Lynn Gaspard, Publisher, Saqi Books, London
“I am not sure if I will be going away this summer, but I am taking a week off work in August for my friend’s wedding. I am really looking forward to reading Sayed Kashua’s Second Person Singular (Grove Press). I loved his first two books, Dancing Arabs (Grove Press) and Let It Be Morning (Atlantic Books). I’ll also be reading It’s Easier to Reach Heaven Than the End of the Street (Bloomsbury) by Emma Williams, Pure (Sceptre) by Andrew Miller, Dial M for Murdoch (Allen Lane) by Tom Watson and Martin Hickman, and Joy (Heineman) by Jonathan Lee. All physical copies.”
David Roth-Ey, Publisher, Fourth Estate and HarperPress
“Afraid it’s digital all the way for me with my holiday reading: Kindle on the beach, iPad in bed. Whispersync is amazing – let it not be said that all DRM software is bad for consumers! As for what I’ll be reading, I’m looking forward to taming two kinds of demons: first, a brilliant new gothic horror novel from Joyce Carol Oates entitled The Accursed (Fourth Estate), and second, the best guide to toddler management I’ve come across, Calmer, Easier, Happier Parenting (by Noel Janis-Norton, Hodder).”
Larry Finlay, MD, Transworld
“Well, I’m just back from a week in a very sunny Southern France and will have a week in (wet?) Devon at the end of August. No idea yet what I’ll be taking to Devon, but in France I read the following: The new Belinda Bauer, Rubbernecker, in manuscript, which we’re publishing next January in hardback. A dazzlingly original and totally fresh thriller. The proof of the new Lee Child Jack Reacher novel, A Wanted Man, which is dynamite. Michael Frayn’s Skios (Faber) – disappointing after all those superlatively-glowing reviews. Wished I’d read his brilliant Headlong (Faber) again instead. And am halfway through Rose Tremain’s deeply-seductive Merivel in proof (Chatto).”
Liz Foley, Publisher, Harvill Secker
“I’m not going away until September (to Milan) so I’ve haven’t yet given this extremely important task of selection its proper thought. I can give my current ‘leisure reading’ list, but it will probably change by the time I actually go away. This list features the new Ian McEwan (Sweet Tooth, Cape), Hawthorn & Child by Keith Ridgway (Granta), Craig Taylor’s Londoners (Granta), Junichiro Tanizaki’s Some Prefer Nettles (Vintage Classics), Caitlin Moran’s How to Be a Woman (Ebury), River of Shadows (MacLehose Press) by Valerio Varesi, Adam Thirlwell’s Kapow! (Visual Editions), Flash and Bones (Arrow) by Kathy Reichs, Hope Against Hope (Harvill) by Nadezhda Mandelstam, Spillover (Bodley Head) by David Quammen and Rose Tremain’s Merivel (Chatto). I have – or will have – all these in physical, but will be taking as many of them as possible on my Kindle, because I’m flying Easyjet.”
Dan Franklin, Publisher, Cape
“I’m going to our cottage in Suffolk and will be reading the MS of the first chunk of Mark Cocker’s monumental Birds and People (Random House/Bird Life International), Robert MacFarlane’s The Old Ways (Hamish Hamilton), Rose Tremain’s Merivel (Chatto) and Zadie Smith’s NW (Hamish Hamilon). In physical editions.”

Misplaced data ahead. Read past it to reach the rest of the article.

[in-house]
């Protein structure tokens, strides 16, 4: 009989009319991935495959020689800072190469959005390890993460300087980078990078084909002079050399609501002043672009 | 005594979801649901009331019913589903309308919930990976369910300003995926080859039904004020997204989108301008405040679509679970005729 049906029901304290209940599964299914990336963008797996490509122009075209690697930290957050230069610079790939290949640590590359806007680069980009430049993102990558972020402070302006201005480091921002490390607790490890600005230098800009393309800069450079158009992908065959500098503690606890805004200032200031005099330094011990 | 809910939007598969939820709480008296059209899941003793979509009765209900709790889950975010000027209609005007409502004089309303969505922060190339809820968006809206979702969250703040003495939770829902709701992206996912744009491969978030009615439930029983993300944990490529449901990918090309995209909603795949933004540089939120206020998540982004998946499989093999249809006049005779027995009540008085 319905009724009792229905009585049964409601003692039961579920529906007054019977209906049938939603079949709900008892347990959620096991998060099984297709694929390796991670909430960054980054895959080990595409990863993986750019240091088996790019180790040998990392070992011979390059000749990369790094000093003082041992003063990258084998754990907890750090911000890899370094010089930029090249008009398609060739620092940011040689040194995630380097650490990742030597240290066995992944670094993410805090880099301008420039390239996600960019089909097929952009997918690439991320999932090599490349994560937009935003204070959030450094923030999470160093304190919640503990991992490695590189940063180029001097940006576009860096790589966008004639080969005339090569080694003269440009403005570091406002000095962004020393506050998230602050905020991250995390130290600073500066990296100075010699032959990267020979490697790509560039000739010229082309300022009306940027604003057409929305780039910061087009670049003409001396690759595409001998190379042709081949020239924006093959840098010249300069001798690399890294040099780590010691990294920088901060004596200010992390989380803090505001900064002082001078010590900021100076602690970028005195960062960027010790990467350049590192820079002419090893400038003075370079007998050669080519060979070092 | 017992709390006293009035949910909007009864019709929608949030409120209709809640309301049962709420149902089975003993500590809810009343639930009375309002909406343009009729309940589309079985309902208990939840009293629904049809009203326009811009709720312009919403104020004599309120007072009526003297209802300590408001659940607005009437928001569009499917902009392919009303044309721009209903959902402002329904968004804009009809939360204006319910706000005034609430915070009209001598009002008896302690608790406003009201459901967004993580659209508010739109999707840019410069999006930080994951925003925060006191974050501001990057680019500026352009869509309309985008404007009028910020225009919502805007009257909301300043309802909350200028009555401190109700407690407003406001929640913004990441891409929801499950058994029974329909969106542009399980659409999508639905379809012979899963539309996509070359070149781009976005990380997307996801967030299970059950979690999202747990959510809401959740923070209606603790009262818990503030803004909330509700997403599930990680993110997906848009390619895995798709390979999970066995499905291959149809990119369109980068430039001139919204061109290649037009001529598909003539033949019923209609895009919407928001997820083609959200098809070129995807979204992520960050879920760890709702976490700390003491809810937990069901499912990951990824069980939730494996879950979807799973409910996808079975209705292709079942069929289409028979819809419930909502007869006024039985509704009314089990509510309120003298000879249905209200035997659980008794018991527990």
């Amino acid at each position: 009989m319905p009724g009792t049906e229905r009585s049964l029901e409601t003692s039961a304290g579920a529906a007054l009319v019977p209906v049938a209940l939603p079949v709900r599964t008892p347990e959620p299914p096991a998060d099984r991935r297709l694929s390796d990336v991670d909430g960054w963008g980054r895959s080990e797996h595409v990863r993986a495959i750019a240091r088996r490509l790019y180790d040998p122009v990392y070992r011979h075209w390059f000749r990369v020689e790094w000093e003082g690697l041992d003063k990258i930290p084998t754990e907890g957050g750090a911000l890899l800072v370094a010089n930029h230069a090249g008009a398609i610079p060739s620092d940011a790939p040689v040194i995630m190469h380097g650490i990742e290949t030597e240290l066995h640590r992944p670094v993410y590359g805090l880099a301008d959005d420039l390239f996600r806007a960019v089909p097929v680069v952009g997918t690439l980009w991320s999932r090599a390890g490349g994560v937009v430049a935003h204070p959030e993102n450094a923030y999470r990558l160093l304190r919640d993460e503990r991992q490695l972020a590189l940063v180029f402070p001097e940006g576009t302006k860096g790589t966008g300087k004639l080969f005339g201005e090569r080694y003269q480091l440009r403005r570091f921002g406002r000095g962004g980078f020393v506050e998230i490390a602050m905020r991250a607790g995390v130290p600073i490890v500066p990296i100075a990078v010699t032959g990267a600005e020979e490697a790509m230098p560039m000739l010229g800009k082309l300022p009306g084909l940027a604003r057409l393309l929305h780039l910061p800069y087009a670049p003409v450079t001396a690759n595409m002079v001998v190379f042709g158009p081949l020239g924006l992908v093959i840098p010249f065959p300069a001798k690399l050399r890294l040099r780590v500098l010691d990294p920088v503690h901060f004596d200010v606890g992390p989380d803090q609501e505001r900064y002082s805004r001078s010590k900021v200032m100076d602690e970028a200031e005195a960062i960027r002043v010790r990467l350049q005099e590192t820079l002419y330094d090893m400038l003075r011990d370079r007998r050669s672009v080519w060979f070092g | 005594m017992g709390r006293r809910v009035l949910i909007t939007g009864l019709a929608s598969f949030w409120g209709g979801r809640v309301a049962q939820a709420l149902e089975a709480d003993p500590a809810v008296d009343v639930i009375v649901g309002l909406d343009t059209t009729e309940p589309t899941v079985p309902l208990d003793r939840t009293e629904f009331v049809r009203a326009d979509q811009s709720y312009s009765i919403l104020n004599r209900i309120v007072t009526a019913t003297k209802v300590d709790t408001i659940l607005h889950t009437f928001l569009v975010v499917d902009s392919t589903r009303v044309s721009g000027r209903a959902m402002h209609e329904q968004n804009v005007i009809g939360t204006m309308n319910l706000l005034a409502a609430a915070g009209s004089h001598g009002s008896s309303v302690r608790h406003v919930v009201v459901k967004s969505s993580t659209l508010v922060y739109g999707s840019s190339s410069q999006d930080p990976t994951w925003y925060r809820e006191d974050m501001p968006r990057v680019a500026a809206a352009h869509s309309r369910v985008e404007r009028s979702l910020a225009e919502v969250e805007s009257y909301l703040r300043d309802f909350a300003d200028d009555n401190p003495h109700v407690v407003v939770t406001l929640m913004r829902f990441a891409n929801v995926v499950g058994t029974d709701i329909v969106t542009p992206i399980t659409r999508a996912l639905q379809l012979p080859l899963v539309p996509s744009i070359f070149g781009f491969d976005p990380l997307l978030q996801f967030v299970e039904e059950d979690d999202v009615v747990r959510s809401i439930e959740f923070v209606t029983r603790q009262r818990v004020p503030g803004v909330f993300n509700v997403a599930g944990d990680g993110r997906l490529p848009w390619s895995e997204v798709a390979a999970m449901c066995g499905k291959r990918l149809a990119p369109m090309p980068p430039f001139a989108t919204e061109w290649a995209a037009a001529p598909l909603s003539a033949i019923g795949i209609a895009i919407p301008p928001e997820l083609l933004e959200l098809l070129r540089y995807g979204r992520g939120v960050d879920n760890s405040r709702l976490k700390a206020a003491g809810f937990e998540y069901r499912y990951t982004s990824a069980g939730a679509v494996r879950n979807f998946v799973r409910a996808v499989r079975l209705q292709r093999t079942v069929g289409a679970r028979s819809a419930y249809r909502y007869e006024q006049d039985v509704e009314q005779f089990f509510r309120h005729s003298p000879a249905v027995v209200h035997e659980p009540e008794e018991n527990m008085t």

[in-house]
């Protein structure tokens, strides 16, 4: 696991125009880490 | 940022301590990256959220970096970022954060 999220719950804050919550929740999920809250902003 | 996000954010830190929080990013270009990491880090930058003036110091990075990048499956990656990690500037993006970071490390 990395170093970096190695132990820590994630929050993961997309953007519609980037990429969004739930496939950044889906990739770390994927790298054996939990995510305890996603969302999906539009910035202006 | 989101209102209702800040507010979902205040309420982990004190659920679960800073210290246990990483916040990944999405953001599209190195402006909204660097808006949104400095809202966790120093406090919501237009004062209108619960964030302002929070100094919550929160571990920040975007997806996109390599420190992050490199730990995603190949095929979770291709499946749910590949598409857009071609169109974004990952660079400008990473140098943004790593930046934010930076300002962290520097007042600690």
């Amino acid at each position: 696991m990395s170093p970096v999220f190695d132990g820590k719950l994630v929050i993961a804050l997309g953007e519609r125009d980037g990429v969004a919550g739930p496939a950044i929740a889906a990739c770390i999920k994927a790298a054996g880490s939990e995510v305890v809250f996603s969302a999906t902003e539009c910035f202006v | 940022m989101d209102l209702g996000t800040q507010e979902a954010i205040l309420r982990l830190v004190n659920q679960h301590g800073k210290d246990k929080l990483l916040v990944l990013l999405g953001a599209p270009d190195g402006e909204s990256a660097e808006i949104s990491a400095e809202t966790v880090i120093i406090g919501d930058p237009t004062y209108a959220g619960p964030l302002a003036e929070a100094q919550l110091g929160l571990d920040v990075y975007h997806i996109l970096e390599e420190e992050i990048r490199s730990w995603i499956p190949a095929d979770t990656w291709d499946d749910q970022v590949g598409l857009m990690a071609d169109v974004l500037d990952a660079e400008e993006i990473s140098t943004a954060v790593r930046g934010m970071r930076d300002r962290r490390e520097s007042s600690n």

Dan Franklin, Digital Publisher, Random House
I’ve been reading a triumvirate of Stephen King classics from the Seventies. Started with The Shining and Salem’s Lot (both NEL) and I’ve got The Stand (Hodder) all 1000-plus pages of it, to get involved in while I’m in the Austrian mountains and the Scottish Highlands communing with nature (!). As part of my de-compression period – and because there is no electricity in the Scottish leg – I will be reading the reissue paperback edition.”
Evan Schnittman, Executive Vice President, Chief Marketing and Sales Officer, Hachette Book Group, New York
“Due to my recent job change (from Bloomsbury in the UK), I am not talking a long two week holiday this year…but rather I have a couple of three or four-day adventures planned.
“I am going to Cape Cod to sit on the beach and golf with my son. When on the beach I plan to read Eric Nuzum’s new book, Giving Up The Ghost (Dial Press). I am also taking a long weekend in Burgundy, France with my wife to join in a close friend’s 50th birthday celebration. I will bring my iPad and will most likely read one of the dozens of manuscripts I have waiting for me. I suspect I will dive into David Baldacci’s newest one, and I will also ready one of the three books I have recently purchased but haven’t yet read: David Foster Wallace’s The Pale King (Little, Brown) if I am in a fiction mood, In The Long Run (Hill & Wang) by Jim Axelrod if I want memoir, or if I am in the mood to laugh, Groucho Marx and Other Short Stories and Tall Tales (Faber).”
Tim Coates, MD, Bilbary
I am reading A Small Town in Germany (Le Carre) because I never read it. I now have a Kindle Fire and am using that, and am about to load up some stuff on it (because you can get other than Kindle books on it – e.g. Bilbary!)
“My total favourite book of the moment is only in print and it is called Dear Miss Landau (Chaplin Books) by James Christie about a guy in Glasgow who falls for a Hollywood film star. It is brilliant.
“We are going to Aldeburgh with all the family – and (boast) I have just heard that my book about the town is to be published next March by Antique Collectors’ Club.”
Jake Lingwood, Publisher, Ebury
“I’m going to Cornwall and will be taking my iPad. I’ll be reading the second half of Laurence Rees’ The Charisma of Hitler, which we’re publishing this Christmas and is without doubt his best book to date. I have Patrick deWitt’s The Sisters Brothers (Granta) and if that’s all it’s cracked up to be, that’s my treat. I’ve been told it’s like Deadwood (Penguin/Putnam), which I loved. I’m also taking Mark Hodder’s A Red Sun Also Rises, which is our first book on the new Del Ray list in 2013. There’s no way I can read all of that and I will probably get distracted by playing Words with Friends.”